EUR to Squeeze Higher?

In capital markets big picture, downside risk for the EUR continues to build. All the market has to do is focus on sovereign distress and banking fragilities. However, despite the single currency currently being the weakest link in the FX chain, record shorts remain weary of current price levels. The overall market feeling is that Draghi is more rational than most Eurocrats tend to be and we should expect those characteristics to be more likely be bearish than bullish for an economic outlook for Europe. That said, the upcoming ruling from Germany’s constitutional court on the constitutionality of the European bailout fund has overshadowed most of his comments yesterday.

Today’s German court sitting is not expected it to yield a decision, that’s expected in the second half of this month. If ruled constitutional, the single currency should be able to rally a few cents. However, these rallies can be expected to be restricted on the belief that the euro bailout fund is not adequately funded to deal with all the euro problems. Granting a temporary injunction against the ESM and the fiscal pact on grounds that it transfers “an unconstitutional amount of power to European institutions” would be negative for risk taking, raising uncertainty and should underpin the EUR again.

Without either monetary or political development that can meaningfully compress sovereign spreads the odds are tipped for the EUR to test sub 1.21 sooner than we think. Peripheral markets this morning are tighter in what optically looks like short covering. ‘Real money’ is reported to be buying the belly of the Spanish and Italian yield curve. Is it sustainable? A stuttering China and ongoing euro-zone concerns continue to keep investors at bay. The lack of urgency again shown by Euro-zone ministers to right the ship is more market negative than positive. The directional uncertainty is forcing more investors to the sidelines. Because these investors are record short EUR’s, paring positions currently requires bidding up the single unit and potentially squeezing out some much weaker short positions along the way.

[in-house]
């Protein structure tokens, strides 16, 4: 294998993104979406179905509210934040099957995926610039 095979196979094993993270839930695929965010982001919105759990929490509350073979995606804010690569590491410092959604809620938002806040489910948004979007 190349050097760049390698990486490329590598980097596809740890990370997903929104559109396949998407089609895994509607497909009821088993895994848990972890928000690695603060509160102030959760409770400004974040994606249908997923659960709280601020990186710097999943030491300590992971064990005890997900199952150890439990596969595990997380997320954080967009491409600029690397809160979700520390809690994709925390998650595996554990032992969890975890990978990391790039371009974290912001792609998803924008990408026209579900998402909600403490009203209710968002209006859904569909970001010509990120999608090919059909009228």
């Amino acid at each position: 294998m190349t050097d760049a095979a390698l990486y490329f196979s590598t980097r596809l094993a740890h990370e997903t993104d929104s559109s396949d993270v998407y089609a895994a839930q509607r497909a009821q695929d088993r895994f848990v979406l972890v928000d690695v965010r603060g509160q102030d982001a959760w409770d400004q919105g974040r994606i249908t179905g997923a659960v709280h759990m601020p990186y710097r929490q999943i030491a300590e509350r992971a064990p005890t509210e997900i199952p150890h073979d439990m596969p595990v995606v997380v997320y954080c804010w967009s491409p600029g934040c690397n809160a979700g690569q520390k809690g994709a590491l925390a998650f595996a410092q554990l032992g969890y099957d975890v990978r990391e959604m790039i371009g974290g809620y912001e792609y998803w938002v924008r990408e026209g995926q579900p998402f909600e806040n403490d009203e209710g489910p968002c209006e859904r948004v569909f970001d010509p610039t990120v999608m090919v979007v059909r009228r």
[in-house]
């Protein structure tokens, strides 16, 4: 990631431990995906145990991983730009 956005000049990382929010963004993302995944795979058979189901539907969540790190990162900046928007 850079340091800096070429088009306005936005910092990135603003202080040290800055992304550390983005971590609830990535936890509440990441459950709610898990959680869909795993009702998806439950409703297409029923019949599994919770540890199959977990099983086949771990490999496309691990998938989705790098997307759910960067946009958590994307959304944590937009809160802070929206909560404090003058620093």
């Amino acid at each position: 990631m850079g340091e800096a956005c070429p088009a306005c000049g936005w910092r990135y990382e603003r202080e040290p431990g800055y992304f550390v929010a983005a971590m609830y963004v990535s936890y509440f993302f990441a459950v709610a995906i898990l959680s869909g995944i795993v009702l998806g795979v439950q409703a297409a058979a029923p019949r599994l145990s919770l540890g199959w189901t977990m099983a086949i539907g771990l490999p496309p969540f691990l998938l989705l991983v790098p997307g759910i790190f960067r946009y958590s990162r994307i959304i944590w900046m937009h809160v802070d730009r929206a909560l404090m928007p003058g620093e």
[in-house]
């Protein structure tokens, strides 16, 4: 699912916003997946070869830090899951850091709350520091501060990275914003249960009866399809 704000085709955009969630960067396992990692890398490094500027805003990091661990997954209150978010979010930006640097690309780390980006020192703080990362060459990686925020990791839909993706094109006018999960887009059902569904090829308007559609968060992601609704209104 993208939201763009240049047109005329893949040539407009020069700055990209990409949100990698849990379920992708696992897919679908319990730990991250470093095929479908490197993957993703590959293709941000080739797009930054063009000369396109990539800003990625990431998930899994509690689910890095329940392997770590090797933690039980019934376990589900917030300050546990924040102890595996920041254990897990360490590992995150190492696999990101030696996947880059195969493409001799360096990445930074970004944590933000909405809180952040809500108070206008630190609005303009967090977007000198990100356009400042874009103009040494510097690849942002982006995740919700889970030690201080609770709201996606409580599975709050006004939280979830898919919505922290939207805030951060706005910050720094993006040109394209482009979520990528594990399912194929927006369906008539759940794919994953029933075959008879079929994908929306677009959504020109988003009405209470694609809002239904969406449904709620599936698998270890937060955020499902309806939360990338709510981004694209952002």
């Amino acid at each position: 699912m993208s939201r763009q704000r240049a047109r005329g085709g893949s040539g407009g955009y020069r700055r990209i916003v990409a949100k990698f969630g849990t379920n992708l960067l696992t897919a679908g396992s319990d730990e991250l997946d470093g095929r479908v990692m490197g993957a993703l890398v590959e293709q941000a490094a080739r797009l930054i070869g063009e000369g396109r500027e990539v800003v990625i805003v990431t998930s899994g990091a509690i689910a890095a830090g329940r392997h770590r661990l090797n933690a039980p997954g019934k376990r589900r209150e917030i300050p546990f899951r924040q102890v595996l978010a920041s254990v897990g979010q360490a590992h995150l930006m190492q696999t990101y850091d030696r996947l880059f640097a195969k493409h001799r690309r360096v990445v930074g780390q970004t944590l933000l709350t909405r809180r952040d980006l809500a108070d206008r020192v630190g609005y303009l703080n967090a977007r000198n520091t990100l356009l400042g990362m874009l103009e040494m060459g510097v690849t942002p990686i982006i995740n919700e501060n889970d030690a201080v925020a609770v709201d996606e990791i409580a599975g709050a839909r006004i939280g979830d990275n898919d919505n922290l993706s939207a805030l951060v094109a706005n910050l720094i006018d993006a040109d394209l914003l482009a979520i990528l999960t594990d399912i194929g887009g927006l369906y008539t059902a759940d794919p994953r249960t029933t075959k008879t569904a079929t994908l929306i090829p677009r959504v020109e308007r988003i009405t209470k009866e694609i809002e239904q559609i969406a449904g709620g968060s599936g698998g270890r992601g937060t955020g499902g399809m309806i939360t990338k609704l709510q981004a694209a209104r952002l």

Investors already felt underwhelmed by yesterday’s Eurogroup meeting, today they can add China to the list. Euro finance ministers have agreed on the aid package for Spanish banks and have decided to give the country an extra year to meet its deficit targets, but questions remain about secondary market intervention. This coupled with more bad news from China is keeping investors mostly on edge. Their June trade surplus came in higher than expected, at $31.7b, but this was primarily due to weak import growth. Is domestic demand slowing? The release comes a day after inflation eased and does not provide a positive setting for the end of the week’s domestic Chinese growth numbers.

July 10

24-hours later and we are still discussing the same EUR price levels. Attempts to lift off the overnight lows have been capped just above 1.2330 this morning. The tech charts continue to show that prices are willing to ease again in line with the hourly studies. The short term target remains the up trend line of 2005 which comes in sub-1.20. Technically this bear trend remains intact unless we manage to penetrate last Fridays high above 1.24. The daily’s are oversold and is providing some of this uptick fodder. The OANDA’s retail positions are little changed. They have been buying EUR’s, going long and refuse to pare positions on this dip. Are they an indicator of what not to do? Further EUR weakness is expected as option expiry pressure left hand side continues to build up. Single currency rallies are comfortably sold for now at least.

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EURO is Comfortably Sold?

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Dean Popplewell

Dean Popplewell

Vice-President of Market Analysis at MarketPulse
Dean Popplewell has nearly two decades of experience trading currencies and fixed income instruments. He has a deep understanding of market fundamentals and the impact of global events on capital markets. He is respected among professional traders for his skilled analysis and career history as global head of trading for firms such as Scotia Capital and BMO Nesbitt Burns. Since joining OANDA in 2006, Dean has played an instrumental role in driving awareness of the forex market as an emerging asset class for retail investors, as well as providing expert counsel to a number of internal teams on how to best serve clients and industry stakeholders.
Dean Popplewell